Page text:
To be brutally honest, there are times in life when that kind of belief is simply not consistent with how the spiritual life works. There are situations we face where we have to do more than notice we’re in the bog of life. We are called to repent of what led us to this place, turn towards God, and believe the gospel. Occasionally that belief is best manifested in honest attempts to step forward with faith despite the difficulty.

There’s truthfully moments where God will walk with us, but we must let go of that privilege. If you’re addicted to some substance or behavior, you may need to believe while you choose to not engage in that behavior or entering into dangerous places. If you’re struggling with mental health concerns, you may need to believe while regularly taking medicine to help your body function. If you’re grieving, you may need to believe while understanding there are stages of grief you may have to experience.

Sometimes, we each need to understand that the pants go on our legs despite our belief that they’ll work the way we want them to work. The humility that comes with a lot of Lenten practices can be an excellent place to practice what may become necessary on your journey.

May God bless us today as we ponder what we each might take for granted in our spiritual journey. May God help this to be a fruitful day.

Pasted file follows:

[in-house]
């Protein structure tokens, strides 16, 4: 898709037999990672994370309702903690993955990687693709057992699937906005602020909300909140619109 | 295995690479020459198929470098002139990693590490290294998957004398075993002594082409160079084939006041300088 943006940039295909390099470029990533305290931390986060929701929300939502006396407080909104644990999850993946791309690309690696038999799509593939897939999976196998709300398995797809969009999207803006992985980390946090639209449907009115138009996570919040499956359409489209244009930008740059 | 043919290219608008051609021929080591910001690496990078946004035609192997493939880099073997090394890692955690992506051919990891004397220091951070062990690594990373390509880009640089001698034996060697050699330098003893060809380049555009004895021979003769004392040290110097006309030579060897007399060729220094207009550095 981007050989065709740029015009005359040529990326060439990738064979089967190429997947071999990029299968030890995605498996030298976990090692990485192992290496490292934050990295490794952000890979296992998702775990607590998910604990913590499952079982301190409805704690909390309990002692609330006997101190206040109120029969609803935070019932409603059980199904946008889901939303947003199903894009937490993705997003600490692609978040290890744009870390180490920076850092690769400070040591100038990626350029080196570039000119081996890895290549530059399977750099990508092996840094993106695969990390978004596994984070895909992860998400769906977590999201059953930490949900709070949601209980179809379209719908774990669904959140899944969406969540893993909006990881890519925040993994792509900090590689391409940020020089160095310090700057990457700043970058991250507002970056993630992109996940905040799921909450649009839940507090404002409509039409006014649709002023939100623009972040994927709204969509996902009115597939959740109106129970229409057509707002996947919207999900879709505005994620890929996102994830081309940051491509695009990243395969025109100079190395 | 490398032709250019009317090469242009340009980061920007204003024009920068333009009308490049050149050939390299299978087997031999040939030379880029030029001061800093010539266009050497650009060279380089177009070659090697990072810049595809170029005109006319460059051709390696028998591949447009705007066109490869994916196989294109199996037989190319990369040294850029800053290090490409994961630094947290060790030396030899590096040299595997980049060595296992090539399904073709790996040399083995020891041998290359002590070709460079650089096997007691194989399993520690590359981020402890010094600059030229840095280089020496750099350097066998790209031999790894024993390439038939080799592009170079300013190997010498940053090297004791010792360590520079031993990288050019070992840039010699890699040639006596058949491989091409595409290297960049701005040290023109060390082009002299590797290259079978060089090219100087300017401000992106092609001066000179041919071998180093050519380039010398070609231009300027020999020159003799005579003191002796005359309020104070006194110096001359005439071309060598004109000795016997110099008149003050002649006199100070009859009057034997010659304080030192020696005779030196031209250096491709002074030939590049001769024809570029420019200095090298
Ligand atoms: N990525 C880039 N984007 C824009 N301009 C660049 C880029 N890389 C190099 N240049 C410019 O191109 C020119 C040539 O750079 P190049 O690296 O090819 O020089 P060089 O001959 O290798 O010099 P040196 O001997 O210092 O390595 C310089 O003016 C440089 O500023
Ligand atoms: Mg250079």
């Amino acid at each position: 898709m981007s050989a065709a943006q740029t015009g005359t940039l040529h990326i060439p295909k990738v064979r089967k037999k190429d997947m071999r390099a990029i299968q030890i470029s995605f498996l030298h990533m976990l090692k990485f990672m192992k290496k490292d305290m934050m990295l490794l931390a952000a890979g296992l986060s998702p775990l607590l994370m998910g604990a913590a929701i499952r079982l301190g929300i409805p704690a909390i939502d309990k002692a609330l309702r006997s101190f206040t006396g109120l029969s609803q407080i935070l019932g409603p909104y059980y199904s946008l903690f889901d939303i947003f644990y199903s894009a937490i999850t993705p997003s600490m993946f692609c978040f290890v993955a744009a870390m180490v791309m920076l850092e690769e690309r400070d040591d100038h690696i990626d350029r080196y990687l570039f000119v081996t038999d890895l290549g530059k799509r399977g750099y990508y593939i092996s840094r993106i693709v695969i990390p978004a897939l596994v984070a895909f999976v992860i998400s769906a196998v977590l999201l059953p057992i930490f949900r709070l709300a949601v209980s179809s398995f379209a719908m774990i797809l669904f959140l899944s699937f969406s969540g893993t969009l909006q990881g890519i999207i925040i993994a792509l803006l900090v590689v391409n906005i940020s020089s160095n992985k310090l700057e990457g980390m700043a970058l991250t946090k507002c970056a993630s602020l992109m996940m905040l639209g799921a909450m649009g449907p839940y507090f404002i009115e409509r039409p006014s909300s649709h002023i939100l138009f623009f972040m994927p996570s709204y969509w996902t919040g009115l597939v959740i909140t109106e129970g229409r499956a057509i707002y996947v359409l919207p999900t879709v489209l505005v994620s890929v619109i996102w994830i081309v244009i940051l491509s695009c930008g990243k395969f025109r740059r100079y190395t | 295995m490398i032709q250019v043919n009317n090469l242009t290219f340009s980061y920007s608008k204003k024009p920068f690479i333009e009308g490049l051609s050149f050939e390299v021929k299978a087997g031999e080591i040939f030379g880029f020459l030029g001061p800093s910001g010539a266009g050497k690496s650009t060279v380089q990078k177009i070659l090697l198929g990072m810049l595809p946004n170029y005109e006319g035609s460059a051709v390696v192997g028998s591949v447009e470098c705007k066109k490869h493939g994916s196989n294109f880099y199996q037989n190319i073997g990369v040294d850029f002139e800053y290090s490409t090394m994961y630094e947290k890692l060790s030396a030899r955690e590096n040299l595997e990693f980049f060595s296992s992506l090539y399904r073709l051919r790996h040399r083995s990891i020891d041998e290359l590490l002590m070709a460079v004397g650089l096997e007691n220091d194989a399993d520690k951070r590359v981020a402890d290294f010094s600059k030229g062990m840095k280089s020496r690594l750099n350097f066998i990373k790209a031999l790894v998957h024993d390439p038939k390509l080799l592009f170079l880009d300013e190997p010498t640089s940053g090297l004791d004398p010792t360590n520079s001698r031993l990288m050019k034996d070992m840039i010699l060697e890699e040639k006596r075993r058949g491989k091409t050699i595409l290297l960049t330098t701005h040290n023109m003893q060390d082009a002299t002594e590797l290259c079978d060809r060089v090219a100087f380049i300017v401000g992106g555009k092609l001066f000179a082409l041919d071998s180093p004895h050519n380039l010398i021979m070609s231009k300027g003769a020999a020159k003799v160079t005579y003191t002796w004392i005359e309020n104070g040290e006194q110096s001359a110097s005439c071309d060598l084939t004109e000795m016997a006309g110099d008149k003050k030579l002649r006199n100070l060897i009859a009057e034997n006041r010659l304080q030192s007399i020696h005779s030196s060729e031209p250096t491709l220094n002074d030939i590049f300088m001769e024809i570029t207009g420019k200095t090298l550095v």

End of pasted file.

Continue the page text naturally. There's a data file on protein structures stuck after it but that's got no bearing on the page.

Ash Wednesday

Our church is beginning a journey along with many in the greater Christian Church today. Several of our members are gathering with our neighboring churches to begin the Lenten journey with an ecumenical service in a few hours. We will sing, pray, and reflect on our lives as Christians.

As a church we’re working through a devotional that I personally prepared called “The Path of the Beatitudes: A Lenten Journey.” Through tomorrow the devotional is free on a Kindle, on the Kindle Cloud Reader, or both. Writing a devotional for a season is a new experience for me, but I found the practice of putting in the work to be fruitful for my own spirituality.

Today’s entry focuses on the passage which lies behind the majority of the devotional. The passage we read together today is Luke 6:17-26 and the focus of the devotional is a phrase out of the United Methodist Book of Worship. The liturgy for the Ash Wednesday service uses two distinct phrases during the imposition of the ashes.

The first is very traditional: “Remember that you are dust, and to dust you shall return.” This phrase has a lot of depth, especially as it is echoed in the traditional words during many memorial services. There is a direct correlation with the phrase “Ashes to ashes, dust to dust.”